A special relationship between C and the police existed and both parties gave effect to it. In such circumstances the rationale behind the Hill principle and the cases which had followed it, did not operate in its broad formulation. The circumstances of this case were capable of falling within the category of exceptions to the Hill principle. If the Hill principle was to be employed by the police officers so as to license them to mislead courts or ignore the legitimate interest of a CHIS, the principle was not in the public interest. However, on the basis of the uncertainty of the material placed before the court as to the progress of the investigation into fraud and as to C’s position at the time an application for a restrict order was made the court felt constrained to apply the Hill principle. There was a duty of care to C arising out of the proximity of the relationship which extended beyond his physical welfare and could cover his financial welfare. However, when considering the scope and extent of the duty and the standard of care required, the complexity of the situation had to be borne in mind. Failure to notify the front line investigators of C’s status before they made an application for the restraint order did not involve a breach of the extended duty to him. Had they proceeded to charge him or detain him, the position might have been different.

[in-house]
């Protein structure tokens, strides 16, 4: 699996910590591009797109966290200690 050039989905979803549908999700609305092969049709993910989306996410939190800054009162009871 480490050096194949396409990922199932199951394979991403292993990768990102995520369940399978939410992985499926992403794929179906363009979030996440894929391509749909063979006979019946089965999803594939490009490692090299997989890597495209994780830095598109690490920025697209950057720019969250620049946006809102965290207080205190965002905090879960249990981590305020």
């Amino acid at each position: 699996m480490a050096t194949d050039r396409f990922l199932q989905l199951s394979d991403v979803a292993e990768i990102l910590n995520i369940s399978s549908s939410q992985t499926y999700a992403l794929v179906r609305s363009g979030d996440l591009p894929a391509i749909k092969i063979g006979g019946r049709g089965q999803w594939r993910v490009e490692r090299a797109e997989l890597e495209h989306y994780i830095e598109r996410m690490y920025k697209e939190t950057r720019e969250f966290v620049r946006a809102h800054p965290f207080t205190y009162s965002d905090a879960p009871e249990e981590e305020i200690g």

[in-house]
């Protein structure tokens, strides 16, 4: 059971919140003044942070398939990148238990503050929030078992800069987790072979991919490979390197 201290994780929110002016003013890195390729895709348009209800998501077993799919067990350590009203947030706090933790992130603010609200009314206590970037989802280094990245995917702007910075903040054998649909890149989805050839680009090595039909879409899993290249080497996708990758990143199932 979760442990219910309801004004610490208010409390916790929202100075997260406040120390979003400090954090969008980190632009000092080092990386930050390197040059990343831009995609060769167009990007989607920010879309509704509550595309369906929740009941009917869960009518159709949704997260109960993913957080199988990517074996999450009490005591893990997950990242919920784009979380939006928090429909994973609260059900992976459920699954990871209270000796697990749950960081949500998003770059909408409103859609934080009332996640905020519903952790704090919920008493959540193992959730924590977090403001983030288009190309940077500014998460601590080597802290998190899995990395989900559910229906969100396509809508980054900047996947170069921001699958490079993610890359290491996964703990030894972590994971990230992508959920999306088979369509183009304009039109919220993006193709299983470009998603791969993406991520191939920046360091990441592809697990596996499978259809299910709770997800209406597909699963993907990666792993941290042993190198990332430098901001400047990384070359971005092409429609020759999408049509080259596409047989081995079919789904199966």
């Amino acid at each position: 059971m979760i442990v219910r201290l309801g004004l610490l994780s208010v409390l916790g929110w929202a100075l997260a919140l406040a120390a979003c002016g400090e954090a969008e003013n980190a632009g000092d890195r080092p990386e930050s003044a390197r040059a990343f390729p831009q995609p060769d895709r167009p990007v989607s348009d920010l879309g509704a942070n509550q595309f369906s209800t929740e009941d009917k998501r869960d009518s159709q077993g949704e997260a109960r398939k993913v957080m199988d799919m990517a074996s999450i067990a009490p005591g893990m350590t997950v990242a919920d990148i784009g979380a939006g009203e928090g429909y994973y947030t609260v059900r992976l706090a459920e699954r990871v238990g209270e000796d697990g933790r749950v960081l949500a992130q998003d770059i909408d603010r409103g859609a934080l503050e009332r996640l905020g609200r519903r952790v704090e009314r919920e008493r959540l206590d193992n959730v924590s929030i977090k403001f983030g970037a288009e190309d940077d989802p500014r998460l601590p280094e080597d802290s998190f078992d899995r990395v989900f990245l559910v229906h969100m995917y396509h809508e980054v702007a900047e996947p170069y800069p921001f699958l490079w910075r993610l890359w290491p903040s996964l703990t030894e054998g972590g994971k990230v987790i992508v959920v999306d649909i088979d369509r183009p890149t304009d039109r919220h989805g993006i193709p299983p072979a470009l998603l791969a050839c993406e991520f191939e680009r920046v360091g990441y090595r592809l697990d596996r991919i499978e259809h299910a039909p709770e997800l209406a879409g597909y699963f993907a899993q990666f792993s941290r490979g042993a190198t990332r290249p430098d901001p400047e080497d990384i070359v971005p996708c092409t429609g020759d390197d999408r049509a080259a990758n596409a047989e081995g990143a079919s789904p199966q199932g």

Appeal dismissed.

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The content on this page is provided for the purposes of general interest and information. It contains only brief summaries of aspects of the subject matter and does not provide comprehensive statements of the law. It does not constitute legal advice and does not provide a substitute for it.